- Understanding the peer category a fund falls in. Lipper, for example, has 155 classifications or categories such as Large-Cap Value, Alternative Long/Short, etc. Determine if the fund is classified correctly, what it really owns and if it’s in conflict with the name (an XYZ Growth fund that owns all dividend paying value stocks for instance).
- Calculating Annualized Percent Return (APR). This so-called “geometric return” is an abstract number, since actual returns vary year to year, but annualizing can help when comparing fund performance versus peers. This percent reflects reinvestment of dividends and capital gain distributions, while deducting for fund expenses and fees. And it excludes any sales loads.
- Reviewing Maximum Drawdown (MAXDD). This can be a frightening step but understanding just how far a fund has fallen under past stresses, and how long the recovery took, can speak to the manager’s performance under pressure.
- Screening for high standard deviation. This is a measure of fund volatility – the higher the standard deviation the more its return has varied over periods of time. When comparing two managers in the same peer category, with similar returns but large differences in standard deviation, it can help answer how smooth the ride was to the same destination.
- The Sharpe Ratio. This measures risk adjusted return, or in other words, is a ratio that helps us understand if the fund is getting returns commensurate with the risk taken. The calculation uses annualized excess return divided by standard deviation, where “excess return” is any amount above risk-free investment, typically 90-day T-Bills. Look for funds that consistently rank in the top 25 percent of its peer group.
- The Martin Ratio. Similar to the Sharpe ratio, this measures excess return relative to its typical drawdown. This can really help avoid high flying dot-com managers and narrow in on managers that deliver superior returns while mitigating downside losses. Again, look for funds that consistently rank in the top 25 percent of its peer group.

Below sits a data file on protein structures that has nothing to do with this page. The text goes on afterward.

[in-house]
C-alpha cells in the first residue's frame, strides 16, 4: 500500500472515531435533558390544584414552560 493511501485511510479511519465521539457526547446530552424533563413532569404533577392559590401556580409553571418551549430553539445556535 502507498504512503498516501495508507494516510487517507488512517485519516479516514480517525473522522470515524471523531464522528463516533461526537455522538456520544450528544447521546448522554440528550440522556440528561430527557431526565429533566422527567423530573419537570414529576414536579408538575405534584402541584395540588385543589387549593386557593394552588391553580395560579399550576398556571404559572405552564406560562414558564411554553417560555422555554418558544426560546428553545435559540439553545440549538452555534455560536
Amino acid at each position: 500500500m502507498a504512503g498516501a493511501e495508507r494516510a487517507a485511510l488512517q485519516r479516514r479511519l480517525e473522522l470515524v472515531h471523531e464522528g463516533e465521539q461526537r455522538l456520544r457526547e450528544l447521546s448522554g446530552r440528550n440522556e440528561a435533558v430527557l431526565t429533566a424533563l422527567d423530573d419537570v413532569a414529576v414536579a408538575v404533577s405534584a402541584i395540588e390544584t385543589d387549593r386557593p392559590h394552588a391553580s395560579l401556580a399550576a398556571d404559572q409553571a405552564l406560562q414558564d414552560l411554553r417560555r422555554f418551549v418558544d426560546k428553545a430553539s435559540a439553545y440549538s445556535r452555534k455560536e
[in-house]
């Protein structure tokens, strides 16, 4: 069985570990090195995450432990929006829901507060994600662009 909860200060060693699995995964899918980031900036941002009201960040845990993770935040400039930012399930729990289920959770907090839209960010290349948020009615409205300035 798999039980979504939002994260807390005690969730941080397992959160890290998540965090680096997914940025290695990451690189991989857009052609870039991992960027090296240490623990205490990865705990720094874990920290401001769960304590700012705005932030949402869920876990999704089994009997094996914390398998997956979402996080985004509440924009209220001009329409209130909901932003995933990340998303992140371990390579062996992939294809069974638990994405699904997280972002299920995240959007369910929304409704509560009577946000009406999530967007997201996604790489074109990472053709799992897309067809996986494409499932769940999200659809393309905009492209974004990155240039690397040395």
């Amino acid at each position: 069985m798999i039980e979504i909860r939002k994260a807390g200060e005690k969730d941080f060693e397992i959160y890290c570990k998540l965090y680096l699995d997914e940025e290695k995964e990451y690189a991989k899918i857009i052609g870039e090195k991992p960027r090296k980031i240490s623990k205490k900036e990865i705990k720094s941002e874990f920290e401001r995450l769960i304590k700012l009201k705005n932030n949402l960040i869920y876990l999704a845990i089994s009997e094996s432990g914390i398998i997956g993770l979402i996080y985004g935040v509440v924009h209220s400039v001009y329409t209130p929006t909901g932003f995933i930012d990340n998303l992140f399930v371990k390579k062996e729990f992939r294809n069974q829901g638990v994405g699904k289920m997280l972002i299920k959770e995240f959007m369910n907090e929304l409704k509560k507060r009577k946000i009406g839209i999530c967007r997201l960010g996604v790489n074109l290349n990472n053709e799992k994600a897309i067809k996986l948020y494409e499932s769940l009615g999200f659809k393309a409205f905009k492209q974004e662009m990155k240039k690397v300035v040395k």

By comparing multiple managers in the same asset category over a similar time period, the process can help you really home in on the quality funds that have shown consistent performance characteristics.
Invest for the Long-Term With Mutual Funds
If you are invested in something too risky to begin with, a good practice is to simply de-risk a bit by adding more diversity with fixed income, dividend paying blue chip stocks, etc. As you get more comfortable with the current economy and market, you can re-engage with more risk. This keeps you focused on the long-term, because exiting completely when sensing a bull market is rarely a good strategy.
Your trusted financial advisor is available for much more than investment advice, they can provide you with a holistic approach that helps you identify your emotional intelligence and assess if you are viewing your risks appropriately. For more information, see: Six Cognitive Biases That Can Derail Your Portfolio.
Kris Maksimovich is a financial advisor located at Global Wealth Advisors 18170 Dallas Parkway, Suite 103, Dallas, TX 75287. He offers securities and advisory services as an Investment Adviser Representative of Commonwealth Financial Network®, Member FINRA/SIPC, a Registered Investment Adviser. He can be reached at (972) 931-3818 or at email@example.com.Back To Blog